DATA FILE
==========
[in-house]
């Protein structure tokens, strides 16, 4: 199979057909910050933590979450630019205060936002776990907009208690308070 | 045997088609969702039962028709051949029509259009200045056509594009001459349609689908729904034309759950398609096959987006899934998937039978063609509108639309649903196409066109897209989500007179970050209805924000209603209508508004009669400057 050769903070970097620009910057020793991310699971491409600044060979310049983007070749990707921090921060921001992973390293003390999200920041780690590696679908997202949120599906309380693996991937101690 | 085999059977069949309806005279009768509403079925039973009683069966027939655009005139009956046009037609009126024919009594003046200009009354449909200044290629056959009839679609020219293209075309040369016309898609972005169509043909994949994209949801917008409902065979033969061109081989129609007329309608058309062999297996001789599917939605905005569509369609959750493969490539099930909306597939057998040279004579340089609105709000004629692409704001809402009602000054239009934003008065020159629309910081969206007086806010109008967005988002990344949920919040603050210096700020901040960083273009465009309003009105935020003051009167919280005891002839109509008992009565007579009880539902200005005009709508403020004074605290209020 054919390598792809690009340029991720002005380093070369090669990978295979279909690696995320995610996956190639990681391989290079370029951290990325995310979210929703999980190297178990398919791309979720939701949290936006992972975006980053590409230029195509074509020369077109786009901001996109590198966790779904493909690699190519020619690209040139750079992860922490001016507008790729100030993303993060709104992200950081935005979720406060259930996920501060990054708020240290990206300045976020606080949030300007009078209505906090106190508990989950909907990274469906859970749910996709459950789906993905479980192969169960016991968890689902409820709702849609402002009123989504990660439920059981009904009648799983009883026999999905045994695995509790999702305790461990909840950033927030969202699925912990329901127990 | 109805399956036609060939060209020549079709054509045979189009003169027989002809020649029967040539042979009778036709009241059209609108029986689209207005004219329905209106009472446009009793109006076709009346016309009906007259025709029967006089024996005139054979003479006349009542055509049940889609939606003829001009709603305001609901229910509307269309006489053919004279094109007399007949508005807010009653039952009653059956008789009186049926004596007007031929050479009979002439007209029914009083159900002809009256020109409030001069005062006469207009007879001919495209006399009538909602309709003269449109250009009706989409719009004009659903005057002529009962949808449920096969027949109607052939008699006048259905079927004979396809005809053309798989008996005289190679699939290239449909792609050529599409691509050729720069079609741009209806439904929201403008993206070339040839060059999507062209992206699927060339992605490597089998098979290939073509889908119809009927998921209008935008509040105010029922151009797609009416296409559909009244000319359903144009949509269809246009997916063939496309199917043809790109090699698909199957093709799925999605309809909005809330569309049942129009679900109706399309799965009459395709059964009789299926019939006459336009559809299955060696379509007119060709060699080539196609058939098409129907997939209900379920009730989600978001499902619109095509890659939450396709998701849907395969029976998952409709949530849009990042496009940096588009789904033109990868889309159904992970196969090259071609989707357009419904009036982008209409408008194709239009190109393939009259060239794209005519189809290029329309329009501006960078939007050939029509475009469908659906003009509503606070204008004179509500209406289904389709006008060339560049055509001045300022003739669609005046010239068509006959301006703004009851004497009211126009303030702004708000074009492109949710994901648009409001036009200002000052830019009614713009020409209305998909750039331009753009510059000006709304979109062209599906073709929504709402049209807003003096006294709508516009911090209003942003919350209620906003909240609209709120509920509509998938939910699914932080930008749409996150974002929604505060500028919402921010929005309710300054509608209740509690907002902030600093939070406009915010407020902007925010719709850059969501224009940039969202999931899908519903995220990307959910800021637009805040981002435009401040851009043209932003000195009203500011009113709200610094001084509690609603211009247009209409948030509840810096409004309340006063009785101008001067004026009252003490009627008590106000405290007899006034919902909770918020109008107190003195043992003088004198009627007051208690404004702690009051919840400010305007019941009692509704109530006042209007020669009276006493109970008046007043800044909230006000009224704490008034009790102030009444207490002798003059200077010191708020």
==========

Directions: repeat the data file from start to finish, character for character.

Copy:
[in-house]
């Protein structure tokens, strides 16, 4: 199979057909910050933590979450630019205060936002776990907009208690308070 | 045997088609969702039962028709051949029509259009200045056509594009001459349609689908729904034309759950398609096959987006899934998937039978063609509108639309649903196409066109897209989500007179970050209805924000209603209508508004009669400057 050769903070970097620009910057020793991310699971491409600044060979310049983007070749990707921090921060921001992973390293003390999200920041780690590696679908997202949120599906309380693996991937101690 | 085999059977069949309806005279009768509403079925039973009683069966027939655009005139009956046009037609009126024919009594003046200009009354449909200044290629056959009839679609020219293209075309040369016309898609972005169509043909994949994209949801917008409902065979033969061109081989129609007329309608058309062999297996001789599917939605905005569509369609959750493969490539099930909306597939057998040279004579340089609105709000004629692409704001809402009602000054239009934003008065020159629309910081969206007086806010109008967005988002990344949920919040603050210096700020901040960083273009465009309003009105935020003051009167919280005891002839109509008992009565007579009880539902200005005009709508403020004074605290209020 054919390598792809690009340029991720002005380093070369090669990978295979279909690696995320995610996956190639990681391989290079370029951290990325995310979210929703999980190297178990398919791309979720939701949290936006992972975006980053590409230029195509074509020369077109786009901001996109590198966790779904493909690699190519020619690209040139750079992860922490001016507008790729100030993303993060709104992200950081935005979720406060259930996920501060990054708020240290990206300045976020606080949030300007009078209505906090106190508990989950909907990274469906859970749910996709459950789906993905479980192969169960016991968890689902409820709702849609402002009123989504990660439920059981009904009648799983009883026999999905045994695995509790999702305790461990909840950033927030969202699925912990329901127990 | 109805399956036609060939060209020549079709054509045979189009003169027989002809020649029967040539042979009778036709009241059209609108029986689209207005004219329905209106009472446009009793109006076709009346016309009906007259025709029967006089024996005139054979003479006349009542055509049940889609939606003829001009709603305001609901229910509307269309006489053919004279094109007399007949508005807010009653039952009653059956008789009186049926004596007007031929050479009979002439007209029914009083159900002809009256020109409030001069005062006469207009007879001919495209006399009538909602309709003269449109250009009706989409719009004009659903005057002529009962949808449920096969027949109607052939008699006048259905079927004979396809005809053309798989008996005289190679699939290239449909792609050529599409691509050729720069079609741009209806439904929201403008993206070339040839060059999507062209992206699927060339992605490597089998098979290939073509889908119809009927998921209008935008509040105010029922151009797609009416296409559909009244000319359903144009949509269809246009997916063939496309199917043809790109090699698909199957093709799925999605309809909005809330569309049942129009679900109706399309799965009459395709059964009789299926019939006459336009559809299955060696379509007119060709060699080539196609058939098409129907997939209900379920009730989600978001499902619109095509890659939450396709998701849907395969029976998952409709949530849009990042496009940096588009789904033109990868889309159904992970196969090259071609989707357009419904009036982008209409408008194709239009190109393939009259060239794209005519189809290029329309329009501006960078939007050939029509475009469908659906003009509503606070204008004179509500209406289904389709006008060339560049055509001045300022003739669609005046010239068509006959301006703004009851004497009211126009303030702004708000074009492109949710994901648009409001036009200002000052830019009614713009020409209305998909750039331009753009510059000006709304979109062209599906073709929504709402049209807003003096006294709508516009911090209003942003919350209620906003909240609209709120509920509509998938939910699914932080930008749409996150974002929604505060500028919402921010929005309710300054509608209740509690907002902030600093939070406009915010407020902007925010719709850059969501224009940039969202999931899908519903995220990307959910800021637009805040981002435009401040851009043209932003000195009203500011009113709200610094001084509690609603211009247009209409948030509840810096409004309340006063009785101008001067004026009252003490009627008590106000405290007899006034919902909770918020109008107190003195043992003088004198009627007051208690404004702690009051919840400010305007019941009692509704109530006042209007020669009276006493109970008046007043800044909230006000009224704490008034009790102030009444207490002798003059200077010191708020």